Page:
BY Oona Lochner in Reviews | 10 MAR 16
Featured in
Issue 23

Ulrike Müller

mumok, Vienna, Austria

BY Oona Lochner in Reviews | 10 MAR 16

Ulrike Müller Others, vitreous enamel on steel, 39,4 x 30,5 cm, courtesy: the artist & Callicoon Fine Arts, NY

Ulrike Müller’s work was represented at mumok in the form of two exhibitions: the solo show The old expressions are with us always and there are always others, curated by Manuela Ammer, and a show of works from the museum’s collection conceived jointly by artist and curator under the title Always, Always Others. Both titles refer to Others. A Magazine of the New Verse, published in New York in the 1910s, which offered figures like Djuna Barnes, Marcel Duchamp, T.S. Eliot and Ezra Pound a platform for experimental artistic formats and alternative, in some cases queer ways of life. ‘Others’ here stood for a counterpart and foil to one’s own identity, as a deviation from the norm, and as the alterity of art.

Müller’s expanded concept of painting is tied to queer-feminist art practices and communities. She often works in collaborative contexts, including New York’s LTTR collective and the Herstory Inventory (2012), a project she initiated. At mumok, Müller’s painting, that is concerned equally with the form of the body and its status as an object, its visibilities and politics, comes into contact with classical modernism, plus works from the 1970s, that articulate tensions between the body and societal structures.

For the first time in years, Müller presented new works on canvas, as well as a series of enamels (Others, 2015) and four rugs she commissioned from Oaxaca, Mexico. Both enamels and rugs are associated with industrial image production and with private forms of production such as handcrafts, thus evoking multiple histories of the Other of art and its appropriation (for example by Constructivism, the Bauhaus, or the women’s movement). At the same time, they are materials that tend to blurriness: in the under and over of weaving, the edges of adjacent areas interlock, and when the powdered pigment of enamels melts into glass, lines often bleed, rendering once-clear divisions indistinct.

In one enamel at the entrance, three circles in red, green and black sit atop a bulbous shape that tapers upwards. More than in Müller’s other enamel panels, the impression here is one of figuration (a vase of flowers) although the abstract geometrical character of the picture remains essentially intact. This underlines a constant feature of Müller’s painting: its wavering between figure and abstraction, between knowledge and perception. Three of the rugs designed for the exhibition link and layer rectangular shapes, combining these abstract patterns with the silhouette of a cat in black. As if leaning over a windowsill, it lowers its head over a horizontal band of colour that shines out from its eyes or – in Rug (el primer gato) (2015) – comes through the cat’s body to the surface, as if the animal had got in between the layers of the textile. The relationship between figure and ground comes under pressure, creating tension between representation and abstraction, between art historical reference and association (Olympia’s cat, floral still lifes, colour field painting) and perceptions of form. Müller’s pictures refer to the viewer’s stock of things seen and learned, but the connections remain loose, leaving space for ambivalence and the polyphony of personal and cultural experience.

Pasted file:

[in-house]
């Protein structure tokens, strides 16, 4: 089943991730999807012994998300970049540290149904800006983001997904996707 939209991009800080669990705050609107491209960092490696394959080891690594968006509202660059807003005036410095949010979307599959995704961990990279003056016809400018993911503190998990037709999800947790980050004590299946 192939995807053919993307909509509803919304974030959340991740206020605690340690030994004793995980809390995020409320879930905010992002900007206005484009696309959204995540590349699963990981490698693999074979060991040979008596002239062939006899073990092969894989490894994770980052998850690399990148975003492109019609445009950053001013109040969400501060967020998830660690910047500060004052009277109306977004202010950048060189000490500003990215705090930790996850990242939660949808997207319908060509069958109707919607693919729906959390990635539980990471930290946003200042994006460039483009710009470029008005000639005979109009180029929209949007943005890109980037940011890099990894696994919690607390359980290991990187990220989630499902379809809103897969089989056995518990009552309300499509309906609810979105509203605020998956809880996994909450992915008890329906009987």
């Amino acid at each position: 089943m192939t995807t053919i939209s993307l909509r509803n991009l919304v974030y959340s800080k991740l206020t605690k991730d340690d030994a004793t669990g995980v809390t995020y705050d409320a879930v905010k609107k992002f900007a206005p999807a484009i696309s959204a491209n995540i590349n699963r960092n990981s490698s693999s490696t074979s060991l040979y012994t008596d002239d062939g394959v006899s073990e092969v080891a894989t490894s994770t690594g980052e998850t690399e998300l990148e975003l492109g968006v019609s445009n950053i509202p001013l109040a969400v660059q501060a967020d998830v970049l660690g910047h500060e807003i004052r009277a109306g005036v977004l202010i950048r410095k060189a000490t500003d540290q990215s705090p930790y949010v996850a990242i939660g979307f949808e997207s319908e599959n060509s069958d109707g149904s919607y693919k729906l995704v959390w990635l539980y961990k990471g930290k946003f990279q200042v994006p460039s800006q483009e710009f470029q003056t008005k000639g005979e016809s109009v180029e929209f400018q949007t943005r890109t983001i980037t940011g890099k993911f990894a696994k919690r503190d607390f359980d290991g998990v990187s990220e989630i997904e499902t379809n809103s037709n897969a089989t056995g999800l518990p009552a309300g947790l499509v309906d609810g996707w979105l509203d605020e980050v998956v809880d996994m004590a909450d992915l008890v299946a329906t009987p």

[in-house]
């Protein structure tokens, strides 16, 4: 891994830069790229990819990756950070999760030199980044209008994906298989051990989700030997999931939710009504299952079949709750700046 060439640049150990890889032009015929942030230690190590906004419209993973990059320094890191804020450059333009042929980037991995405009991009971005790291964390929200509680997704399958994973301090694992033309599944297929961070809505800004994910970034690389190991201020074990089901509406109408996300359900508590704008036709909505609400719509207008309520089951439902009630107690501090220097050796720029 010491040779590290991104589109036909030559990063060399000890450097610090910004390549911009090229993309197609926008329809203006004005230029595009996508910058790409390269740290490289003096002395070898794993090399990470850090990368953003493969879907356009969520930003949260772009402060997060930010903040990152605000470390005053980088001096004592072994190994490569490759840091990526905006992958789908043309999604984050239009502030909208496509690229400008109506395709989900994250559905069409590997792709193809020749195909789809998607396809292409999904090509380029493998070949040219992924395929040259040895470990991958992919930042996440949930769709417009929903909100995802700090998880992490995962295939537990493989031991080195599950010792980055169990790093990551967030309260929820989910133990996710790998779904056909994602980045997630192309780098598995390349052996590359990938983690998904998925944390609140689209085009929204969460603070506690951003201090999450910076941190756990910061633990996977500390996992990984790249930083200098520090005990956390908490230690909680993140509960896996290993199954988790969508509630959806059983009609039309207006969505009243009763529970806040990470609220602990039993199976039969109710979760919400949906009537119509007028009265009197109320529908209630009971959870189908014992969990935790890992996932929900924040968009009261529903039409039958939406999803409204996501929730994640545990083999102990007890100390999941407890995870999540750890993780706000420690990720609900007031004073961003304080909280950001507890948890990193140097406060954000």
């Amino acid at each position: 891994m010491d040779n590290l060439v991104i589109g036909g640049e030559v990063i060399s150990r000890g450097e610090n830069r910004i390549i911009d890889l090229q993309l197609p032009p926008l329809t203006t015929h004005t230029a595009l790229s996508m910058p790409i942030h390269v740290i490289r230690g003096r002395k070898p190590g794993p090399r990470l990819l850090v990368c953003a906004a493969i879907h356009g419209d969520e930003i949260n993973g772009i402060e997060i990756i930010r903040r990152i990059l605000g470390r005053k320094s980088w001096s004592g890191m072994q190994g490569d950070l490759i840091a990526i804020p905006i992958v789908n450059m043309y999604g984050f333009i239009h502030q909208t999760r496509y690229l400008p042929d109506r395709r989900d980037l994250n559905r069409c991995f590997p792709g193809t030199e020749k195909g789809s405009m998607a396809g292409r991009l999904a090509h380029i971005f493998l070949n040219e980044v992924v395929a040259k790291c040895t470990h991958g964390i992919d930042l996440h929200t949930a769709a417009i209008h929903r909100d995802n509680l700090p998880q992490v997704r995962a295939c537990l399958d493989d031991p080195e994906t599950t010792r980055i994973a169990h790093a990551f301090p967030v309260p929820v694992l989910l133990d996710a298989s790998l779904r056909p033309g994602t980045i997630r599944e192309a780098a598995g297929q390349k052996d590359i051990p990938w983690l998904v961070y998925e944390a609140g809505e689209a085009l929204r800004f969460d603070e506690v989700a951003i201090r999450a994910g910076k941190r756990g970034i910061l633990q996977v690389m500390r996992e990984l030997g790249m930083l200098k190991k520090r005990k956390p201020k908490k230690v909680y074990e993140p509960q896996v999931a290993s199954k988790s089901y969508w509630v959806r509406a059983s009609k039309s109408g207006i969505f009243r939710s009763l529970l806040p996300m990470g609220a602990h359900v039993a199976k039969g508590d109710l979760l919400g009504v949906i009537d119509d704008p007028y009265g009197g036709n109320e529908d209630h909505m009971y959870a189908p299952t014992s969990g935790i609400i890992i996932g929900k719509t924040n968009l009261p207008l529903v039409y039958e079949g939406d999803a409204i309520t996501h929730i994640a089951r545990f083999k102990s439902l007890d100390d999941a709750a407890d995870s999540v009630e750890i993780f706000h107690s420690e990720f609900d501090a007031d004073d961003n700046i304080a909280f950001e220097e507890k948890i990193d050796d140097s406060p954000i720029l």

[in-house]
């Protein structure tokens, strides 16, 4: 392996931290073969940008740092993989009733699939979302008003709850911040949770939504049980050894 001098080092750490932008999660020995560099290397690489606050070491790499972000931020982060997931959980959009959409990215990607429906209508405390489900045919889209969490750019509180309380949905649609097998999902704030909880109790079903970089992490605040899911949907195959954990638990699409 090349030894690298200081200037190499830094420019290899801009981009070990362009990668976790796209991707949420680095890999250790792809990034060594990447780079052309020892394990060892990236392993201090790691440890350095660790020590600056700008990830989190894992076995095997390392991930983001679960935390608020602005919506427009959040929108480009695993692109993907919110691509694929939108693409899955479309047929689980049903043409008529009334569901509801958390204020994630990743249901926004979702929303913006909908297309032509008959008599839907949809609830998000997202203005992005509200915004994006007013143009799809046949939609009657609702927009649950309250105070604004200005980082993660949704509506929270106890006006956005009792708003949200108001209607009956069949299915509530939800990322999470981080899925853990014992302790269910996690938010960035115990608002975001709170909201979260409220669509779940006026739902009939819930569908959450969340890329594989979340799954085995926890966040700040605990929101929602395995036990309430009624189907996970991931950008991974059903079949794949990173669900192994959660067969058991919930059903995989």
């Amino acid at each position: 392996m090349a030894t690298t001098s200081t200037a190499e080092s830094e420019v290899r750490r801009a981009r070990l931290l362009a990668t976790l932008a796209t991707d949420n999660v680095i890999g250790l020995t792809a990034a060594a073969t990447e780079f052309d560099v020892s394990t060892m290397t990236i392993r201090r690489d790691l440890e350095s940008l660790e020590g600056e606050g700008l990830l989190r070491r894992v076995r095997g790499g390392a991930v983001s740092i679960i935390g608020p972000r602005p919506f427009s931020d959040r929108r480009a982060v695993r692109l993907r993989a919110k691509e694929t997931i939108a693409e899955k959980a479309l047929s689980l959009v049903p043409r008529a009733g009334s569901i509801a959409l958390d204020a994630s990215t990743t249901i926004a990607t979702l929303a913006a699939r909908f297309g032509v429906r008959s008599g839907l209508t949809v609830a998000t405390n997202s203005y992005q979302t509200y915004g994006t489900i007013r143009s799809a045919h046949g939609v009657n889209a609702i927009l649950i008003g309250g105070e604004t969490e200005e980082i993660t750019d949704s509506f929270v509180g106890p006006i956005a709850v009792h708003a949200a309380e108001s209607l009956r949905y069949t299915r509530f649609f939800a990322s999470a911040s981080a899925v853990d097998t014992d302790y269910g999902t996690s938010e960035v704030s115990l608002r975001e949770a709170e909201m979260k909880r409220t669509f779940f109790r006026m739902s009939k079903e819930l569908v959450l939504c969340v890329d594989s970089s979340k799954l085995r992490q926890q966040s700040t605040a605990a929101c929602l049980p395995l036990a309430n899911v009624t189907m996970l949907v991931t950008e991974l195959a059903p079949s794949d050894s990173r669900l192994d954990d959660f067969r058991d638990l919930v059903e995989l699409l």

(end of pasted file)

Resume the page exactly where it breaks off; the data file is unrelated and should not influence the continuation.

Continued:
Not only with its title, the exhibition assembled from the mumok’s collection echoed Müller’s own work. Loosely grouped around the themes of body, textile, folklore and metamorphosis, the exhibition included seldom-shown artists, using their works to take a fresh look at supposedly long-resolved questions about modernism. The show began with a number of avant-garde works on paper (from Alexander Rodchenko via Josef Hoffmann to the photographer Florence Henri) that explore the boundaries between figuration and abstraction. The graphical pressure exerted on bodies here by the abstraction of forms found a social correlative in the political posters by Austrian artist and graphic designer Friedl Dicker from the 1930s that show the female body subjugated to its reproductive functionality. Similarly, via categories such as soft/solid and private/industrial, the dialog between a graphic silk-screen print by the Wiener Werkstätte designer Mathilde Flögl, textile objects by Philip Hanson and Miriam Schapiro’s Pink Light Fan from the 1970s focussed attention on discourses of gender that are also inscribed in Müller’s rugs. Finally, the reference in these rug works to non-European, locally rooted craft traditions was echoed in the encounter between the folkloristic picture details of the Hungarian cubist Béla Kádár and Art Brut drawings, adding new positions to the history of the avant-garde’s relationship to the naïve and the popular.

Always, Always Others was not Müller’s first interaction with a museum collection. In 2012, for Herstory Inventory, she tracked down lesbian-feminist symbols in the archive of the Brooklyn Museum and presented her finds together with drawings that processed the visual repertoire of the lesbian women’s movement of the 1970s. As in Brooklyn, Müller’s approach in Vienna rendered visible the unexpected Other in the collection. Rather than obvious references, the double exhibition established open structures – between the works from the collection that entered into dialog via wall openings, to Müller’s own works, and on to the social and cultural contexts related to by both the works and the audience. Rather than didactic re- and counter-canonization, this created scope for questioning the way we consider objects and bodies in the very process of our own seeing.

Translated by Nicholas Grindell